White out sessions do work to a certain extent, but are by no means a cute all. They come with their own set of problems so you really need to weigh the pros and cons before considering going that route.

Packing white in on top of old black will not totally cover the black, although at first it may seem like it would work like that, eventually once the white pigment settles it mixes with the black that's already there, and the black will show through. But the white mixing with the old black will muddy the black and lighten it up some.
To achieve the best results you have to do this over several sessions. Go in and lay a layer of white over the black, let it heal and settle. Oncethe white settles with the black it's time for another session, lay another layer of white, and repeat. You have to do that as many times as necessary until you lighten the black to a shade your comfortable with. Generally each session will lighten the black approx. 10%.

Obviously this is going to open the door to a laundry list of issues that need to be taken into consideration before even considering going this route.
1. Obviously this is going to increase the time necessary to complete your over all piece. A typical 2 session tattoo is now going to take 5+ sessions, and the better part of the year to complete.
2. Increases the possibility of over working the skin. This is pretty self explanatory, more time on the same area, more chance of over working.
3. Scar tissue, even being extremely careful scar tissue can form just because the same spot has been opened, and healed so many times.extreme care needs to be taken to baby the skin the best as possible.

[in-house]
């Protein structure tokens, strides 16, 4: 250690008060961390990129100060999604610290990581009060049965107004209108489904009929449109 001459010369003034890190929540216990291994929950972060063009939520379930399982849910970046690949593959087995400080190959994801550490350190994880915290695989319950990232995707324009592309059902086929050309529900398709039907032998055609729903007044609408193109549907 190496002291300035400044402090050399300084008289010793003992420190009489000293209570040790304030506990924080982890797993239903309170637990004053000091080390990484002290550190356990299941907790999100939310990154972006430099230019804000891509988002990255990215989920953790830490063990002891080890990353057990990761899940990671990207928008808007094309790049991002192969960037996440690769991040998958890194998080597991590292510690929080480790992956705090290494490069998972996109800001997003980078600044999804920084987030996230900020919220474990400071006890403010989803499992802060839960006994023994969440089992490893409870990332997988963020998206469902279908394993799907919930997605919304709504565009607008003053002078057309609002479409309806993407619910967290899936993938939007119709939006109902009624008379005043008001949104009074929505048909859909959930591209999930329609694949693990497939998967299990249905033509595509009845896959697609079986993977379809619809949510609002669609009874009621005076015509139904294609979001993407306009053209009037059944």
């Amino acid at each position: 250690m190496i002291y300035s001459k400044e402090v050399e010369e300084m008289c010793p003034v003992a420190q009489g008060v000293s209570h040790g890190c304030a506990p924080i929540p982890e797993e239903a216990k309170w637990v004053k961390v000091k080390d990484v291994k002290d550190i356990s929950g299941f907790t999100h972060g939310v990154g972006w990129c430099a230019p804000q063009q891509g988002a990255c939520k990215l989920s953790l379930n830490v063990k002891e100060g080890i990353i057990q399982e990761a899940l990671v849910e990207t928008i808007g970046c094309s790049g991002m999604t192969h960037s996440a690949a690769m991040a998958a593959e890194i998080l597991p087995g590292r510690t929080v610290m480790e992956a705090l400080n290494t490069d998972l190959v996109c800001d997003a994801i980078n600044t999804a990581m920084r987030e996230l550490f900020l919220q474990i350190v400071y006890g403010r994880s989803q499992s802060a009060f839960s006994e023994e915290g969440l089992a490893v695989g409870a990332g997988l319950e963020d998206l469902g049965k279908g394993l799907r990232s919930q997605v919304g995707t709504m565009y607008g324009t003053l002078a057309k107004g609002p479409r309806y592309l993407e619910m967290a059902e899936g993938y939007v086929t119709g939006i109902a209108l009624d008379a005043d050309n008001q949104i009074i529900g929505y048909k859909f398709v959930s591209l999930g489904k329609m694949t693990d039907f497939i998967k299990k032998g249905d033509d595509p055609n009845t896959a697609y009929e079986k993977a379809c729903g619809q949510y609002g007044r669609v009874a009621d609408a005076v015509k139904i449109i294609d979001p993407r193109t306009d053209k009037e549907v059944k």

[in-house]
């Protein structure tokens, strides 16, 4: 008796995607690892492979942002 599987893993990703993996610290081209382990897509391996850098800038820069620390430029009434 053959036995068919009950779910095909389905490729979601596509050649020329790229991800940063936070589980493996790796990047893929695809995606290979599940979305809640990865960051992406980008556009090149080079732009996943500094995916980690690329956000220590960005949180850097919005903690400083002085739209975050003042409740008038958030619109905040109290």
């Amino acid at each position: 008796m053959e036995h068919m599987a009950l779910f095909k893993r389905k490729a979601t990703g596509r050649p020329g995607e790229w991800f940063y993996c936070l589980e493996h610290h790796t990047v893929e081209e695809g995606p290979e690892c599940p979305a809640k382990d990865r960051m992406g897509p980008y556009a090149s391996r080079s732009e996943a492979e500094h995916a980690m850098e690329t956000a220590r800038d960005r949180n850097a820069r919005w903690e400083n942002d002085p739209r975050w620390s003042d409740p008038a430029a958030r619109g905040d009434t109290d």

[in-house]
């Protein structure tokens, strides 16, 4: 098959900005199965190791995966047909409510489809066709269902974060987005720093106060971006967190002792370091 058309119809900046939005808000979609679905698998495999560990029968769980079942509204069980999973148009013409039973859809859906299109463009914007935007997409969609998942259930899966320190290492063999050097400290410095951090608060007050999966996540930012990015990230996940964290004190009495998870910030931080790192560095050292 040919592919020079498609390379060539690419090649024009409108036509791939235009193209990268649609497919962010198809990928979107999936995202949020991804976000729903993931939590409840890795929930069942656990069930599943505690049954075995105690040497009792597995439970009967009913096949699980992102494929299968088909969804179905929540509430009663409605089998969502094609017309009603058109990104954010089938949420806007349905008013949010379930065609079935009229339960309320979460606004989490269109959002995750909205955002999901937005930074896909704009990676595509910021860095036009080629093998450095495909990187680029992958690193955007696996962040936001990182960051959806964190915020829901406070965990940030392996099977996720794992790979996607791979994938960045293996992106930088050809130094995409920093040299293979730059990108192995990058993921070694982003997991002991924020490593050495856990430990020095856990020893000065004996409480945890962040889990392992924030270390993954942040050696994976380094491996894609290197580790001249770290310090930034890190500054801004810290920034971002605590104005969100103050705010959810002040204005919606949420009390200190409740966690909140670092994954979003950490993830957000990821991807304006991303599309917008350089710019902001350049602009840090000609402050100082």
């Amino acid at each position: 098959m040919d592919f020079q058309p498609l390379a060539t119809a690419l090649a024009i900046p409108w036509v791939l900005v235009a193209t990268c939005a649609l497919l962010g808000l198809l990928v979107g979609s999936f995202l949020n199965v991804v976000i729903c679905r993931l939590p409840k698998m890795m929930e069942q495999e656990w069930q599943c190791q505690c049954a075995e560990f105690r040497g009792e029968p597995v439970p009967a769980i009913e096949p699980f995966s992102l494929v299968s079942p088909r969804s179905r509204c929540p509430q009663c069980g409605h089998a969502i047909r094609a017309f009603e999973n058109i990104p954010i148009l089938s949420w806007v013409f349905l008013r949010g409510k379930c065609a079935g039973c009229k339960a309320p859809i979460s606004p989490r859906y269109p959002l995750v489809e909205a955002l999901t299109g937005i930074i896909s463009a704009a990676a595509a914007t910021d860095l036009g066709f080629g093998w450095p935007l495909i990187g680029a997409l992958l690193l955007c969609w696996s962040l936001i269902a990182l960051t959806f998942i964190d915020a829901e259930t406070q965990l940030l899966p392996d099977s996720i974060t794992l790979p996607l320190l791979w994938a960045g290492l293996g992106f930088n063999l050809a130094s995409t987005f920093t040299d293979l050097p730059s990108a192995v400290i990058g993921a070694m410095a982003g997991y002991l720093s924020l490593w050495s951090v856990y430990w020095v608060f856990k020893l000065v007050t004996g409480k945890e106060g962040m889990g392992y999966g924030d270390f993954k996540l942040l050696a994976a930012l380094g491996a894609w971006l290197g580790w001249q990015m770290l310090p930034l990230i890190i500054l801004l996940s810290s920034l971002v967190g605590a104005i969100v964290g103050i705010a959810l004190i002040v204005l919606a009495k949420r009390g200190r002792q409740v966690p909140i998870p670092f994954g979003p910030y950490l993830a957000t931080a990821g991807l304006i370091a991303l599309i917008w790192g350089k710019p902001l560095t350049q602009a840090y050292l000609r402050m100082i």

4. Once you complete your whiteout sessions and start on the actual cover art you'll be working on 2 distinctly different colored bases. Therefore your pigments will give you 2 different shades based on which base your working on. If your on the normal flesh tone of the client you'll get one color, if your on one of the whiteout areas the color will be different because it's mixing with a different colored base tone.

Once you take everything into consideration it's rather apparent why you normally only see this method used in small applications. Once the piece gets so big the cons outweigh the pros. I'm not saying that it can't be done, but I've been in the industry since 92 and I've never seen a large piece done this way. I've seen a few attempts, but none of them looked very good (to me anyways)

Personally if it were me I'd look for other ideas to cover the shoulder piece. Either go the way Steven explained, or if there is enough open skin you could consider a negative space design and use the existing black to your advantage.
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RE:white before cover up?

Thank all you guys for the help. I've been struggling on how to approach this tattoo for a while and your advice definitely helped a lot. And yeah I won't be using the white out method based on your advice.
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RE:white before cover up?

Would white out work for a very minor adjustment? Just to make a few lines shorter?